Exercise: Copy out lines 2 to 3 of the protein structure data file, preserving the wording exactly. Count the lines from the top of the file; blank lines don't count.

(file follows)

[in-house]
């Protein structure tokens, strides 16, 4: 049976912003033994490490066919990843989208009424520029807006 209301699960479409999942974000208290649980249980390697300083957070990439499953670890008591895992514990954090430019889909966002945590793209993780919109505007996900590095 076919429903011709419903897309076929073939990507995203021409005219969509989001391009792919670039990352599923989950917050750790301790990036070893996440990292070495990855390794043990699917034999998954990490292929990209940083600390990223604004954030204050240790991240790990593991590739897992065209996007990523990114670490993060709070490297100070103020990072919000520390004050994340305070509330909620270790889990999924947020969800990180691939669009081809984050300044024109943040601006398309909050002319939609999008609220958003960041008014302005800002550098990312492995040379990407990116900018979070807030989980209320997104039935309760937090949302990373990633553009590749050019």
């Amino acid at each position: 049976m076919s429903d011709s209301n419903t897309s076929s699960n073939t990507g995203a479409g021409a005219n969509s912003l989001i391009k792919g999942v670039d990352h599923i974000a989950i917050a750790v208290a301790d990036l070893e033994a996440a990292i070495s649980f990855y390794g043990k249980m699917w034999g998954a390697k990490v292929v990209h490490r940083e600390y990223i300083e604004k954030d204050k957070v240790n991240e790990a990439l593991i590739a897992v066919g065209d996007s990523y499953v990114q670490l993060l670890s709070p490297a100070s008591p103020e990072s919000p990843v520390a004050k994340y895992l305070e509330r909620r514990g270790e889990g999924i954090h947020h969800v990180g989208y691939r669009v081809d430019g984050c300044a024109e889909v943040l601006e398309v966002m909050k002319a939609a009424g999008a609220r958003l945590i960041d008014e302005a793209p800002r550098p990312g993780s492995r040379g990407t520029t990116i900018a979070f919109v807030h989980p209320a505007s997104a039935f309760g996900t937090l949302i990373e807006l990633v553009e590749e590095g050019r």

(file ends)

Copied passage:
């Protein structure tokens, strides 16, 4: 049976912003033994490490066919990843989208009424520029807006 209301699960479409999942974000208290649980249980390697300083957070990439499953670890008591895992514990954090430019889909966002945590793209993780919109505007996900590095 076919429903011709419903897309076929073939990507995203021409005219969509989001391009792919670039990352599923989950917050750790301790990036070893996440990292070495990855390794043990699917034999998954990490292929990209940083600390990223604004954030204050240790991240790990593991590739897992065209996007990523990114670490993060709070490297100070103020990072919000520390004050994340305070509330909620270790889990999924947020969800990180691939669009081809984050300044024109943040601006398309909050002319939609999008609220958003960041008014302005800002550098990312492995040379990407990116900018979070807030989980209320997104039935309760937090949302990373990633553009590749050019």
């Amino acid at each position: 049976m076919s429903d011709s209301n419903t897309s076929s699960n073939t990507g995203a479409g021409a005219n969509s912003l989001i391009k792919g999942v670039d990352h599923i974000a989950i917050a750790v208290a301790d990036l070893e033994a996440a990292i070495s649980f990855y390794g043990k249980m699917w034999g998954a390697k990490v292929v990209h490490r940083e600390y990223i300083e604004k954030d204050k957070v240790n991240e790990a990439l593991i590739a897992v066919g065209d996007s990523y499953v990114q670490l993060l670890s709070p490297a100070s008591p103020e990072s919000p990843v520390a004050k994340y895992l305070e509330r909620r514990g270790e889990g999924i954090h947020h969800v990180g989208y691939r669009v081809d430019g984050c300044a024109e889909v943040l601006e398309v966002m909050k002319a939609a009424g999008a609220r958003l945590i960041d008014e302005a793209p800002r550098p990312g993780s492995r040379g990407t520029t990116i900018a979070f919109v807030h989980p209320a505007s997104a039935f309760g996900t937090l949302i990373e807006l990633v553009e590749e590095g050019r």